Compared to Dearlove’s findings from the early years of the borough, post-Grenfell RBKC presents a more complex picture, partly due to the public relations approach the council deploys, which, by definition, is deceptive and confusing. While 1960s council decision-makers were clear about their priorities, at least in their interviews with the academic, the 2017-2022 iteration has found new ways to disregard the communities and interest groups of the north, while simultaneously peddling a story of ‘culture change’.
Have a look at the council’s management structure (before the May 2022 elections):
Most attending meetings with RBKC councillors and officers experience this structure as a web spun to keep decision-making from local people who don’t pass the three filters. For example, under ‘Directors/service heads reporting to Executive Director of Environment and Communities’ we see Tunde Olayinka, Director For Communities. This officer hosted The Curve Community Meeting in February, a trauma-fest in which local people were offered no means to impact the decision to close the council’s primary Grenfell recovery centre.
The role of the Director For Communities at this meeting was not to direct anything, least of all the communities in that room. The agenda was printed on cheap off-white paper, the flyer featured all the vocabulary that signals an official con: “Help decide,” “come and influence,” “really need you and your local knowledge and expertise,” “a chance for the Grenfell-affected community to come together to start co-designing the new Curve Residents’ Steering Group,” “oversee the budget,” “community conversation,” “be involved,” “process of co-designing” and more. Written by people who use words as a means of reinforcing process, rather than to accurately describe something, it was propaganda, the defining characteristic of RBKC’s communications.
The RBKC management structure forms a vortex, sucking in ideas that then vanish because the people whose minds produced them aren’t considered worthy. The three filters identified by Professor Dearlove live on.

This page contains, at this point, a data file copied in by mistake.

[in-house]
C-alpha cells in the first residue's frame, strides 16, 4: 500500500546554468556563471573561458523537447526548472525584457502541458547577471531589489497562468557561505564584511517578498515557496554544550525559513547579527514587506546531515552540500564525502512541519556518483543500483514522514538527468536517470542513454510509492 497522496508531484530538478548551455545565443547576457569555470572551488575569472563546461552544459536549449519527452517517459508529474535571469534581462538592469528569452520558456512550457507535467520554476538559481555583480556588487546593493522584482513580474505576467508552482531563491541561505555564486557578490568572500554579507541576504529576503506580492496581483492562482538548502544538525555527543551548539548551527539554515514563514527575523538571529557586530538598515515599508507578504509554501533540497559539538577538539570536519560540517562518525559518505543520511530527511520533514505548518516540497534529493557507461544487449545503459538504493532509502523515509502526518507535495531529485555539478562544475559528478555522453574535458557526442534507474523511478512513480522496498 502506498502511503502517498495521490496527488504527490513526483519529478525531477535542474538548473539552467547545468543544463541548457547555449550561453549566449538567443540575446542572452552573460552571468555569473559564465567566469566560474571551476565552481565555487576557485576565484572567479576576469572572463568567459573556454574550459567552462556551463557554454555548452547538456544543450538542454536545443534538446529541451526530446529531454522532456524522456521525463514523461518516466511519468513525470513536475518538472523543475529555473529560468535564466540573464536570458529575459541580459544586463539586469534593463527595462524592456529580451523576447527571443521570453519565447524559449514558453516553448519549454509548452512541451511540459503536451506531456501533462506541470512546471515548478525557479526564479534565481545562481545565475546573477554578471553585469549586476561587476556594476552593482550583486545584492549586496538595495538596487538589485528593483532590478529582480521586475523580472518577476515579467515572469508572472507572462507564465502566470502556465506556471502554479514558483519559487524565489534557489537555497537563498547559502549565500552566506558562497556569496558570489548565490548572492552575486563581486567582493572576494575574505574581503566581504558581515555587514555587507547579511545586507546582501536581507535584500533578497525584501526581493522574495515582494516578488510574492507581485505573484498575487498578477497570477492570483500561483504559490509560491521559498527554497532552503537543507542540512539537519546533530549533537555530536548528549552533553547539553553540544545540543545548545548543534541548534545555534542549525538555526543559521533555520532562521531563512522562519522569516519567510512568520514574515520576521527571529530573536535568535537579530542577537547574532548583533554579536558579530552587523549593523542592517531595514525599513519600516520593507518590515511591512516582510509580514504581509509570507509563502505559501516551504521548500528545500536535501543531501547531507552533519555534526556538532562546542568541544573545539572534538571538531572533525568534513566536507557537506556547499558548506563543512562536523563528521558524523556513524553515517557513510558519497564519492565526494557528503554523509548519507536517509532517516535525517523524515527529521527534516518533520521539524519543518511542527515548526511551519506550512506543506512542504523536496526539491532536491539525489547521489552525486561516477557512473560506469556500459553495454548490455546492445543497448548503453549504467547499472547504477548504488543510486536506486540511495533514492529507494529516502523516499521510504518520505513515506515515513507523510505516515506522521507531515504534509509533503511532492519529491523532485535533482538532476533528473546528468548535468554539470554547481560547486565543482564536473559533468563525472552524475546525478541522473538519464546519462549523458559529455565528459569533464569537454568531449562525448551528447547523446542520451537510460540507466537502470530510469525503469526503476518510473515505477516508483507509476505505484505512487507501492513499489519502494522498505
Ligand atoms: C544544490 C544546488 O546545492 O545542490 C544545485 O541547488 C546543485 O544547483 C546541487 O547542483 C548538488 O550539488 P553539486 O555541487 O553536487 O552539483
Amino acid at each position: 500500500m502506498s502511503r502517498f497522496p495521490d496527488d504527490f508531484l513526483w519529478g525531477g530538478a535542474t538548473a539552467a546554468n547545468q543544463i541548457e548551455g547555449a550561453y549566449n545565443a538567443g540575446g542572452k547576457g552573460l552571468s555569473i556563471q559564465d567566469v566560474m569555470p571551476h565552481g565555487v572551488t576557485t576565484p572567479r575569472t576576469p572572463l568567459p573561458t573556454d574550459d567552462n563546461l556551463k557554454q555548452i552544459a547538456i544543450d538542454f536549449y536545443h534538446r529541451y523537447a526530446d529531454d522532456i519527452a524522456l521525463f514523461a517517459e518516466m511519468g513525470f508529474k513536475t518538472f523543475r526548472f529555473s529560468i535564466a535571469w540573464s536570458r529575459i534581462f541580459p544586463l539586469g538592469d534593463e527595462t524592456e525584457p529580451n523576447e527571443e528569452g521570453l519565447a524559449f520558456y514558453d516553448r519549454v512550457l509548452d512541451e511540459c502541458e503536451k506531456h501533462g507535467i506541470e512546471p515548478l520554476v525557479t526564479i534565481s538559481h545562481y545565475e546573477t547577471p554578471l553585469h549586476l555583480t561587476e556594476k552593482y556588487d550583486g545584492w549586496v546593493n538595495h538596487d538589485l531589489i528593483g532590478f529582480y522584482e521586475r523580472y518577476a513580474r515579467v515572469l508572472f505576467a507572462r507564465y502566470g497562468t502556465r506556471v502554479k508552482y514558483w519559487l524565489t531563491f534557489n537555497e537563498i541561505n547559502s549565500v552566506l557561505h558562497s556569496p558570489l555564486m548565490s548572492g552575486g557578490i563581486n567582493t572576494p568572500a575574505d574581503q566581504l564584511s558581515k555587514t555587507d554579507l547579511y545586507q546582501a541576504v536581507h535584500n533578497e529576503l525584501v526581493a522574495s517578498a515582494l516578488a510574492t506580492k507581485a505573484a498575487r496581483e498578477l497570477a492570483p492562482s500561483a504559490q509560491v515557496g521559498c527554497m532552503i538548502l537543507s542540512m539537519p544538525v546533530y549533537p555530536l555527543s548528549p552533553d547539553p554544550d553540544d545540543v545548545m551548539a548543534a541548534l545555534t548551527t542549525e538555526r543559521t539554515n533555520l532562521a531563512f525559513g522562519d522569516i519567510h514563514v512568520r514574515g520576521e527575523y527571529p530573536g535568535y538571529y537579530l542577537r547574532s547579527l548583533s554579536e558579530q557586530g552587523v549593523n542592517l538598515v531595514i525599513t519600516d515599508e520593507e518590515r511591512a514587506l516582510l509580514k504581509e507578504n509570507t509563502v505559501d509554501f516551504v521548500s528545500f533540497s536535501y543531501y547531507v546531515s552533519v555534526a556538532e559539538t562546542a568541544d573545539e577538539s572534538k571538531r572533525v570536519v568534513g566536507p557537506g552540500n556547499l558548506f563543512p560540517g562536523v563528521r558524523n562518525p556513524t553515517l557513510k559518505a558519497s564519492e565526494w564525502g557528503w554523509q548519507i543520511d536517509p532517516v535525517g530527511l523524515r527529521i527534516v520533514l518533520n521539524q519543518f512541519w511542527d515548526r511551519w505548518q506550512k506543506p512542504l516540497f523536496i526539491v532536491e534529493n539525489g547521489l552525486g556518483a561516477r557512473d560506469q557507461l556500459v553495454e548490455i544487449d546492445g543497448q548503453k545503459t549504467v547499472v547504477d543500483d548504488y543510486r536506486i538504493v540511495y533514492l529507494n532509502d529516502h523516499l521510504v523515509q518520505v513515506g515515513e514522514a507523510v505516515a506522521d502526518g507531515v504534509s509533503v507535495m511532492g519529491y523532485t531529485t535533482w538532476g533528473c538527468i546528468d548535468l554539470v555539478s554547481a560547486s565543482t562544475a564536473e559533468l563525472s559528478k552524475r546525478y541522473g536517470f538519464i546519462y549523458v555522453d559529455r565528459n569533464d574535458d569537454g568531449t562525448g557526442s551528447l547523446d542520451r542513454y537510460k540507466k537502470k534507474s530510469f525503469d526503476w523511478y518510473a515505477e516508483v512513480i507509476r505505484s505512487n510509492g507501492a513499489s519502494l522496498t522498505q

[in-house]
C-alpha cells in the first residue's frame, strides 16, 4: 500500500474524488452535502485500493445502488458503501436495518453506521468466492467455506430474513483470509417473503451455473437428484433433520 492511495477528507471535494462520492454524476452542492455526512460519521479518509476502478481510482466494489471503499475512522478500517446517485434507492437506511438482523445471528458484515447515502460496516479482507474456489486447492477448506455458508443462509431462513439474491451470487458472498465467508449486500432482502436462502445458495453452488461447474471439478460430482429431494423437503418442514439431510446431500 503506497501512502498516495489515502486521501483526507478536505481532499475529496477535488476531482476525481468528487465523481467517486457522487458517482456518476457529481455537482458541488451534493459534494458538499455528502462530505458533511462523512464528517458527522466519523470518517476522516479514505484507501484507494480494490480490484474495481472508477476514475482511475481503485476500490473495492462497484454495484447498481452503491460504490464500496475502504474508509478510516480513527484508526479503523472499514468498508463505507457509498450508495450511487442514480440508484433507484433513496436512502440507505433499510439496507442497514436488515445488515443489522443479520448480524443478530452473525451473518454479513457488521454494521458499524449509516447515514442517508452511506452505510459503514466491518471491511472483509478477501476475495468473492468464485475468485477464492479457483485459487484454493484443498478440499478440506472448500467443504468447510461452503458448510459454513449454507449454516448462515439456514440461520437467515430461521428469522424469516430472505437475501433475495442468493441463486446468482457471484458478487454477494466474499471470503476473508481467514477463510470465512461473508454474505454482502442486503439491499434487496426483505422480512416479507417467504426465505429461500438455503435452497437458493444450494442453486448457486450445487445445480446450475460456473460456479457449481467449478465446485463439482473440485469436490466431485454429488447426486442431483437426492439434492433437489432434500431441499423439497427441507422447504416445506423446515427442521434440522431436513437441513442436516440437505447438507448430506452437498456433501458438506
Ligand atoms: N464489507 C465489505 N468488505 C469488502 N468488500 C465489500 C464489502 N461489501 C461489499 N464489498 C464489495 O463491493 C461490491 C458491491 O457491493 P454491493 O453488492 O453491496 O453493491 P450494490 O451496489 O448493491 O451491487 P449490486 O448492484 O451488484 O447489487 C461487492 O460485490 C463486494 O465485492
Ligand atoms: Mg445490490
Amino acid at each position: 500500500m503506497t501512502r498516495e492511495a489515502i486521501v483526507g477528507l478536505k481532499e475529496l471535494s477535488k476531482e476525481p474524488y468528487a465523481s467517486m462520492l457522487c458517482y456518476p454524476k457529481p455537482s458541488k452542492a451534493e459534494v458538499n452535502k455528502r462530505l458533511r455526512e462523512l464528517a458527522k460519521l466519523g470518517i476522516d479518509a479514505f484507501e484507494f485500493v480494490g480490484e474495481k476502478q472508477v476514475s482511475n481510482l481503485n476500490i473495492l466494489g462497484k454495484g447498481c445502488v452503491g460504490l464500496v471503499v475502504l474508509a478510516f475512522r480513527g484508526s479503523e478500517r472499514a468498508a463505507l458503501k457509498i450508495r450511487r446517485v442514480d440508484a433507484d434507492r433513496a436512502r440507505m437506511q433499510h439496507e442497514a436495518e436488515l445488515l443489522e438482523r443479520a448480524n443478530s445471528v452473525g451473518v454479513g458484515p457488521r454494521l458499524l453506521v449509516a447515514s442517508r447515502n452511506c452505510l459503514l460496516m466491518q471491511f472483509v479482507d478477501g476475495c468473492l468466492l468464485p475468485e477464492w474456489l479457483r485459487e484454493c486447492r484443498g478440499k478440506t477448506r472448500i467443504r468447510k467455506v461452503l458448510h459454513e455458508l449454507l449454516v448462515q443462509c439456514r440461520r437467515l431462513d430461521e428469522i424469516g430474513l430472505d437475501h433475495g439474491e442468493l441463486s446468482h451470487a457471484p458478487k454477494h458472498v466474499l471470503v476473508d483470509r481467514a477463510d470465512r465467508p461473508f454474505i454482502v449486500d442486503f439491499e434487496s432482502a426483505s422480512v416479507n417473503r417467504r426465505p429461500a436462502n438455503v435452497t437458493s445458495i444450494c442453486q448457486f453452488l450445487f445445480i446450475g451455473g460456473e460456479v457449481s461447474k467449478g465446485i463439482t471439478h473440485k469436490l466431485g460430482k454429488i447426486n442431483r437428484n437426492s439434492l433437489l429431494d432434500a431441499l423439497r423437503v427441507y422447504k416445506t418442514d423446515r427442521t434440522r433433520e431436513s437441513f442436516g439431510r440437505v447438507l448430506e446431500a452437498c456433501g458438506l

Comparing RBKC in 2022 with Dearlove’s observations of the 1968 iteration, it can be argued that the current council is actually worse in terms of its openness to democracy and empowerment of people in the north of the borough. Let’s stick with The Curve to provide some evidence.
In 2018 a board of governors was appointed to The Curve, by way of interviews conducted by pillars of local civil society. The governors were there, ostensibly, to hold the council to account over its management of this focal point of post-fire activity. I was one of those governors, on a board that was approximately representative of North Kensington’s demographics. We quickly realised we weren’t governing anything. Understanding the value of space and buildings to the community’s future, and in a bid to salvage something from months of frustrating engagement with RBKC, we drew up a proposal to turn The Curve into something very different to the trauma incubator it had become.
Looking at Dearlove’s definition of RBKC’s three filters (who we were, our policy demands, our style of communicating) you would think that The Curve’s governors might have stood a chance at influencing policy.
Who we were: governors of the council’s own building, appointed by the council via their chosen interview panel.
Our policy proposal: With initial financial support from the council, The Curve would become an independent centre for both trauma recovery and employability in the industries of the future for North Kensington residents. The key features of the proposal were to make The Curve a centre of genuine holistic recovery and to offer serious options and guidance for young people seeking to upskill and engage fully in the economy.
Our style of communication: We presented a business plan containing frequent references to entrepreneurship and enabling people to become economically self-sufficient.
Of the three filters, only the policy proposal filter can explain RBKC’s rejection. As with 1968, an interest group that wanted to see transformative policy was rejected by the council. The governors’ proposed business plan was potentially transformative for local people and would have guaranteed a building for long-term community use. But, in a meeting with the Executive Director of RBKC’s Grenfell Team, Robyn Fairman, the proposal was not even considered. Decisions on The Curve were made at the Town Hall and anything that didn’t match what had been preordained wasn’t of interest.
Fairman absorbed some of the verbiage of the governors’ vision into the council’s austerity plan for the area before leaving with a pay-off of just under £500,000 of taxpayers’ money in 2021.
With The Curve closed, the empty building is an allegory for an institution stuck in another era, regressive and undemocratic. Meanwhile, local communities aren’t stuck for solutions and ideas. Yet we continue to be frustrated and disempowered.
By Tom Charles @tomhcharles
Thanks to Sara Soliman Riaño